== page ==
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Parks & Rec Commission: No cricket pitch at Reed Park, but other options to be explored

by | Jun 30, 2022 | News

If the Hopkinton Cricket Club is to add another pitch to use for a sport that is growing in popularity, it will have to be somewhere other than Reed Park, with the Parks & Recreation Commission giving the proposal four thumbs down in a unanimous vote Wednesday night.

Chair Dan Terry and commission members Liisa Jackson, Laura Hanson and Amy O’Donnell all voted against the idea of installing a cricket pitch at Reed Park, which largely has been used for passive recreation. Member Cynthia Esthimer did not take part in the meeting.

Concerns raised at a previous Parks & Rec meeting were brought up again, including parking issues. Chief among the concerns aired by commissioners was access to the park, which currently exists only via a narrow, unpaved road just off Wood Street.

Terry mentioned concerns raised by the Fire Department, saying he had spoken with the chief. Terry referenced an ambulance getting stuck while trying to access the field once before. Right now, he said, there are not many people at the park, and those who use it aren’t necessarily engaging in activities that could result in injuries.

“The fire chief, while he didn’t have institutional knowledge of the town having a hard time accessing the property in the past, the deputy chief did,” Terry said. “He said he could see if there is significant improvement — the road filled in, the road widened. … He went so far as to say if [cricket pitch advocates] are thinking of having any kind of, say, 11 people on a field, collisions happen. … The fire chief would discourage us creating something there that’s going to have an organized, reasonably large group of people. A handful of people, it’s not so bad right now. But really, I think we need to make an investment at some point in this town in order to really access that property.”

Widening the road, commission members agreed, isn’t under their purview.

Hanson referenced the consideration of Reed Park for a dog park, when the commission realized access would be a problem.

“I can understand the concern of residents around there, because it has been a passive-use recreational field,” she said. “I think we have to balance that this is a property within our jurisdiction to do something with, but whether that is a cricket pitch, and whether that is the ideal location for a cricket pitch, I just don’t know, because the access and the neighborhood is going to be prohibitive.”

Added Hanson: “I can already foresee the pushback from the residents, and I don’t foresee a Wood Street access [directly to the field] being viable, because we know how expensive that would be. Eventually, that would be the way to get Reed Park usable. The reality is, that is the only way it’s going to be a useable, safe, public space. Barring that, I foresee this being an uphill battle with access and with the residents.”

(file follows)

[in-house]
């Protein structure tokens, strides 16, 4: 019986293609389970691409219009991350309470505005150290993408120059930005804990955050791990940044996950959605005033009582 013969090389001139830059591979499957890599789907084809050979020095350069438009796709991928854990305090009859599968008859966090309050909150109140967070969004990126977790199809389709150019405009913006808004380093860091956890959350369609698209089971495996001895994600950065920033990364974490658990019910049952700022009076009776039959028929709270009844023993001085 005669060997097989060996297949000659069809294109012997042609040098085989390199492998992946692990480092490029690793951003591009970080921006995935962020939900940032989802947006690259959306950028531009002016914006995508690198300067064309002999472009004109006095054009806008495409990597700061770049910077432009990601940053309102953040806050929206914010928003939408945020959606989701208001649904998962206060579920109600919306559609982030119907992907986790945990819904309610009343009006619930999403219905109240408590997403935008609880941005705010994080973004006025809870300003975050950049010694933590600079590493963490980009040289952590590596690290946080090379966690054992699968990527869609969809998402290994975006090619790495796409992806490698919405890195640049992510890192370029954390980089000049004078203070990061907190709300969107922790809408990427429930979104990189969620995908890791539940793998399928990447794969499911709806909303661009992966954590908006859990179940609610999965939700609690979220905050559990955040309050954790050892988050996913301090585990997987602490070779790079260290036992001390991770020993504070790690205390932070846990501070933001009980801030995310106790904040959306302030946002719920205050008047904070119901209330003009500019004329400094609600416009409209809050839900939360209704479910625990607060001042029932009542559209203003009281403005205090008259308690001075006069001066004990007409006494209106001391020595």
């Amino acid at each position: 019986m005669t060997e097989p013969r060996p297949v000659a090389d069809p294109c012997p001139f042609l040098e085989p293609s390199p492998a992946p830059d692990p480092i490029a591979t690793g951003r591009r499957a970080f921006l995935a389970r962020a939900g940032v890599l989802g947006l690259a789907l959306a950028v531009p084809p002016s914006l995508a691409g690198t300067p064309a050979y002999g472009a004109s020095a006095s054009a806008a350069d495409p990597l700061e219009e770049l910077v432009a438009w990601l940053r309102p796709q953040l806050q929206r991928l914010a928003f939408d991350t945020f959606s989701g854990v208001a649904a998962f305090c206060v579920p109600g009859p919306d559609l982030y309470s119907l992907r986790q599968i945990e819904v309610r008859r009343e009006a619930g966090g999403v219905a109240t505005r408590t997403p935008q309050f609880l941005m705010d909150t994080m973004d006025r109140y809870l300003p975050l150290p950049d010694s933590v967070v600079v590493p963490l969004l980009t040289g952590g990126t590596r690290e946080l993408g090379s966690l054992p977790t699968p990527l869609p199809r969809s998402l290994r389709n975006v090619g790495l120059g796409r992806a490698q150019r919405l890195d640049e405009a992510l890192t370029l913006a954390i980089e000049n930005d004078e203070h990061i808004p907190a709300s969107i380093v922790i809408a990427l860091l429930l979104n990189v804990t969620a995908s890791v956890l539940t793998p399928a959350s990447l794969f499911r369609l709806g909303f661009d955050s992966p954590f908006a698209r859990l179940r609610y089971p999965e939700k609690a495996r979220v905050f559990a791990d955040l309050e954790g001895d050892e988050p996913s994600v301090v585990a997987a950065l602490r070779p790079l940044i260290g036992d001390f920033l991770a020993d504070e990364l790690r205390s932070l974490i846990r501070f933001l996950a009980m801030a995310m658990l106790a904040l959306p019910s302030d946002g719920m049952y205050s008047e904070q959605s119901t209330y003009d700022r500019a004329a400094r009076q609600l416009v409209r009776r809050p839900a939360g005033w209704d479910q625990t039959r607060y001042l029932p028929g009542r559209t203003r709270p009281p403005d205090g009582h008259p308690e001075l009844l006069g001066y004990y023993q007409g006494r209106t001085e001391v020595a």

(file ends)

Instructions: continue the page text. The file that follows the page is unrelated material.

Hanson suggested looking at the Fruit Street fields for another pitch (there’s already one on the grass field next to the turf). She also seemed keen on a suggestion by fellow member Jackson about the possibility of using space at Legacy Farms, although that is not under the commission’s jurisdiction.

Terry brought the discussion back into focus on Reed Park, calling it a “great place” that “could have a variety of different uses.”

However, he went back to the issue of access — both by users and emergency personnel. He credited the Hopkinton Cricket Club, specifically representatives Ravi Dasari and Rajanagan Rasan, for having “bent over backward” with commitments on alleviating some of the issues.

Still, Terry said, “The other side of the issue I don’t feel great about is the fact that public safety personnel in town have asked us not to encourage active use of the property. The passive use is enough. The risk associated with passive is minimal.”

At some point, Parks & Recreation Director Jay Guelfi said, spots typically reserved for passive recreation may need to be eyed.

“It’s a problem of a growing population and a lack of space,” Guelfi lamented. “I appreciate the fact that there are spaces in town not typically used for active recreation. … My charge is to solve the problem. Again, I see a really big, flat playing surface that could be used, not just for cricket, but for soccer, ultimate Frisbee, for a lot of different things. That’s the dilemma the town is facing when it comes to organized recreation.

“The reality is there are places that have not been used in the past that are going to be used because of the demand. Whether it’s Reed Park [or someplace else] … I know this isn’t going to be the last time we have discussions with folks who live near a beautiful spot who want to keep it for passive recreation.”

While they put the kibosh on a cricket pitch at Reed Field, commissioners told cricket representatives their work was not done in helping them find another spot, with Fruit Street a possibility. O’Donnell mentioned the possibility of a master plan for the Fruit Street fields to see what could be done there in the future. Terry asked Guelfi to talk to consultants the town has worked with in the past about costs for a master plan.

“I can assure you I feel your pain,” O’Donnell told Cricket Club representatives. “I don’t think this is the right place.”

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